tl;dr The use of the word “tradition” is often a value judgement used to validate or discredit certain styles of dance, and should not be considered a neutral term.
Something that comes up a lot with my creative work, particularly because I’m an Irish dancer, is the concept of tradition. I first learned to dance within a folk dance community and, later, danced and performed in a few different folk and traditional dance groups.
I’ve developed my own personal questions about appropriation and respect and am now a lot more careful of how and when I partake in traditional and folk dance forms. But the question of tradition is still there with everything I do.
Irish dance is a competitive form of dance, but it is also a folk dance, and it is also a traditional form of dance, and I think it’s a very good example of what I’m talking about because the way the word “tradition” has been used and misused and redefined for Irish dance is blaringly obvious.
I’d like to start with a video. This man, Joe O’Donovan, is said to have been the last of the Irish dancing masters. In many ways, he was a keeper of Irish dance history and tradition, both in practice and as a symbol. It’s impossible to reconstruct dance, but this is one version of what Irish dance used to be, at one point in history. To be more exact – this is part of the tradition being referenced when people talk about the tradition of Irish dance, even if they don’t realize that that’s what they’re referencing.
Anyone’s who’s done an Irish hornpipe will probably recognize the elements of these steps (tip down, treble hop back, drums, some nice stamps and sweeps and hoppy things), but it doesn’t look anything like the clean, polished en masse unison of Riverdance, or the treble hornpipes done in competitions in ridiculously sparkly dresses and giant wigs, or even the quirky, cabaret-style coming out of Up and Over It (they became popular a few years back for the hand dance? Remember that? Hrm….go look it up if you haven’t).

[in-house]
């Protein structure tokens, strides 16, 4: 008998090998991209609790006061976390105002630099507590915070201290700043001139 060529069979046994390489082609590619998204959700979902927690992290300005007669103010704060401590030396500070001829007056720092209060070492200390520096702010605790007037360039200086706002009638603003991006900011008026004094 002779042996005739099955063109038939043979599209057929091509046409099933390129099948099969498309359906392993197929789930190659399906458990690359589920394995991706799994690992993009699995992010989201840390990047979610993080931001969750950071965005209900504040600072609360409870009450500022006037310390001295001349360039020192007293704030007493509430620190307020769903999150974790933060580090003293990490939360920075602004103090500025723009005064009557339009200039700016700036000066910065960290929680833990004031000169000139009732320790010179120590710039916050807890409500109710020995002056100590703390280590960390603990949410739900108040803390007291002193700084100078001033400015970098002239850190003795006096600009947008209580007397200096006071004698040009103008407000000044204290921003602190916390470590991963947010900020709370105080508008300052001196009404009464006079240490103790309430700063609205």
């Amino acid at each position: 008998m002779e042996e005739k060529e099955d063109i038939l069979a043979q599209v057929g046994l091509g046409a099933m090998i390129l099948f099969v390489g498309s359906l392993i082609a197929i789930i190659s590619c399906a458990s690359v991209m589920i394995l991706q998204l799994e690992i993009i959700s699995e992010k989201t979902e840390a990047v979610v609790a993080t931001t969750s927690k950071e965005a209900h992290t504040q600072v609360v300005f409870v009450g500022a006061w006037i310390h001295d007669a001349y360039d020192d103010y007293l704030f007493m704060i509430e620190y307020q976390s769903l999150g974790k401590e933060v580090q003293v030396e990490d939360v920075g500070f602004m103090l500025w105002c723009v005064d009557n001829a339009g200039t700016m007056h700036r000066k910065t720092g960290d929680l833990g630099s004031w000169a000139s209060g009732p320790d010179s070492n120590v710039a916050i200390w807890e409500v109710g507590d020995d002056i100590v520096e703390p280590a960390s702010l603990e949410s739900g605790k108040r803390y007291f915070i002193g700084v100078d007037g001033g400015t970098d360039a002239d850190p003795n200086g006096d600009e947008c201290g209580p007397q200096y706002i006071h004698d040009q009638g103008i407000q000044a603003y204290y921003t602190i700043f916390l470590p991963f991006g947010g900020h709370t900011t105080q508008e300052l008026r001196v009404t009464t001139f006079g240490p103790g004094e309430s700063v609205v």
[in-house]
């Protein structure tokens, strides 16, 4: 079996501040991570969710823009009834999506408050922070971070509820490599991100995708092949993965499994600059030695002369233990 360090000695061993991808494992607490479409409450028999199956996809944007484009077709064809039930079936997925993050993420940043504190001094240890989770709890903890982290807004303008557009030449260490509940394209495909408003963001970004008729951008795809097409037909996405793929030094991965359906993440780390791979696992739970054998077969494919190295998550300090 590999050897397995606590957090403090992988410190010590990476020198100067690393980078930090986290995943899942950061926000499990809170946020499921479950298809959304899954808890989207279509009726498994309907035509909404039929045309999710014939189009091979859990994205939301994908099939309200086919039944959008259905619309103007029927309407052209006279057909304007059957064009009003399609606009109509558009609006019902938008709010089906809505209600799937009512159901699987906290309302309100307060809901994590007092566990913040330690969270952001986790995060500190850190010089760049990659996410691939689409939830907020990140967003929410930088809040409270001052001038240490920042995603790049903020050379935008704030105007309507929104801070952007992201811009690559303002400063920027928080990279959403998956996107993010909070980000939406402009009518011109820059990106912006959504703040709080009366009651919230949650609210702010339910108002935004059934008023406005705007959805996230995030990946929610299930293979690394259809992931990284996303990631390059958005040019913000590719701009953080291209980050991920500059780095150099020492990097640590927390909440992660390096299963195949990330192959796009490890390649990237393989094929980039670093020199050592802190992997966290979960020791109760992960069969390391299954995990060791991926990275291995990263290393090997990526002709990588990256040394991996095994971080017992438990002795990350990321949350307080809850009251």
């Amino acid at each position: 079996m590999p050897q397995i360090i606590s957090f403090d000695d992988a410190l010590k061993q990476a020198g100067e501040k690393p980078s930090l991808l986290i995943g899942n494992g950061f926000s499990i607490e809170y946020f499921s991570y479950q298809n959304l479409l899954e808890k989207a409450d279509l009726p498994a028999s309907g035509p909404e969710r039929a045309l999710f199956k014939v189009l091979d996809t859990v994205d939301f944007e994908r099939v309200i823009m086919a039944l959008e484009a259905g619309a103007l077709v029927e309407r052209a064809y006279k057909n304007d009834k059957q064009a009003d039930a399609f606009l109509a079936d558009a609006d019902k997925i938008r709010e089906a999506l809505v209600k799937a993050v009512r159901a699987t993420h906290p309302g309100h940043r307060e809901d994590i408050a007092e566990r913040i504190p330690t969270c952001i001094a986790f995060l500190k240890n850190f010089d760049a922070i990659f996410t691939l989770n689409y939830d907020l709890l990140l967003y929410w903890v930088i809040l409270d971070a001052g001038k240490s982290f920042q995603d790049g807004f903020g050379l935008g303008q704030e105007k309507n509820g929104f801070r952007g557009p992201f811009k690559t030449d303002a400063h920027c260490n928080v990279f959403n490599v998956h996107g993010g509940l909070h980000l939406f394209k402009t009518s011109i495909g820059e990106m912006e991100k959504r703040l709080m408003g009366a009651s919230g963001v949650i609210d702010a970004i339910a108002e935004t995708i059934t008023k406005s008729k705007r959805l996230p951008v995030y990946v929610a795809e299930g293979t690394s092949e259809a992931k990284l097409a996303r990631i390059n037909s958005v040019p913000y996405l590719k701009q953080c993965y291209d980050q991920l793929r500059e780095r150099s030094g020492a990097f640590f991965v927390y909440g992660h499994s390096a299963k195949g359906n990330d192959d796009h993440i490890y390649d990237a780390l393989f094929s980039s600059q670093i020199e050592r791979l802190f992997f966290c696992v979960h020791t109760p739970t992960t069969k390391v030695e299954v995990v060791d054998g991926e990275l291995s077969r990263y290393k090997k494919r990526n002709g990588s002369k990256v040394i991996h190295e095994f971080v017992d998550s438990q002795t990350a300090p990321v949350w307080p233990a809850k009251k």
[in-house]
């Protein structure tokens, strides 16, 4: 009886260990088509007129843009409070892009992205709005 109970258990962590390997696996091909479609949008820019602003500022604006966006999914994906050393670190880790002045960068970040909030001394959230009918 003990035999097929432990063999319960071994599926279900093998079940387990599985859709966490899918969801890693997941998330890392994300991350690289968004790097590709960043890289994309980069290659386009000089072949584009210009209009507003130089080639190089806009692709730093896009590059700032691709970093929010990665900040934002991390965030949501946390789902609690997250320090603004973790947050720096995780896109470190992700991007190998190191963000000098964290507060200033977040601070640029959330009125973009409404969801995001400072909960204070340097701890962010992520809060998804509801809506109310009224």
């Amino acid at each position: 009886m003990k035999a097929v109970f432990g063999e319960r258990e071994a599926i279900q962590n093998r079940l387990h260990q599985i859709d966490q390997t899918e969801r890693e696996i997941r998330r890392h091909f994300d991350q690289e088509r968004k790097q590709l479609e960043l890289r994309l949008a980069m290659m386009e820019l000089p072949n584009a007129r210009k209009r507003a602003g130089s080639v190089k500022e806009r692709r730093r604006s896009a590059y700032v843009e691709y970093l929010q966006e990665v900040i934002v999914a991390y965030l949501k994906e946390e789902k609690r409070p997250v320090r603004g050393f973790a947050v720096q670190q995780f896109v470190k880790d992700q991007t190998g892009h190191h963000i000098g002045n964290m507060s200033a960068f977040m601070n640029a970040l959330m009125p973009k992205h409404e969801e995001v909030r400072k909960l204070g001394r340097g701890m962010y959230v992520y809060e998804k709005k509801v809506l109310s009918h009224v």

But, we’re still talking about all of these different types of Irish step dance as “traditional”. How is that possible?
I know some people, usually the ones who partake in old-style sean-nos dancing, who will argue that there’s nothing traditional about competitive Irish dance today. I’ve even heard people tell me that Riverdance isn’t actually Irish dance (I call bullshit). On the other extreme, there are the people that extol the virtues of Irish step dance as a traditional dance form, as if that gives a highly competitive (vaguely soul-sucking, shhh, I’m not sour that I couldn’t handle the pressure of competition or anything) dance form more value than other forms of competitive dance (like, it’s not So You Think You Can Dance, so it’s more real ™ ?)
I’m not really convinced by either extreme.
The thing is, tradition is being used here much more as a value judgement than a describer. If something is “traditional”, it’s “good” in a way that anything “contemporary” or “untraditional” isn’t.
Which, of course, brings us back to my high school history classes and discussions of nationalism. Irish dance exists as it is today because of nationalism. Because the Gaelic league wanted to establish traditional Irish dance as part of defining Ireland and what it meant to be Irish. They wanted Irish dance to show off how great Irishness was. Anything considered “foreign” was removed (note: part of tradition and folk culture is that mixing happens, especially for a dance form starting in an immigrant community, as the history of codified Irish dance actually started the Irish community in London).*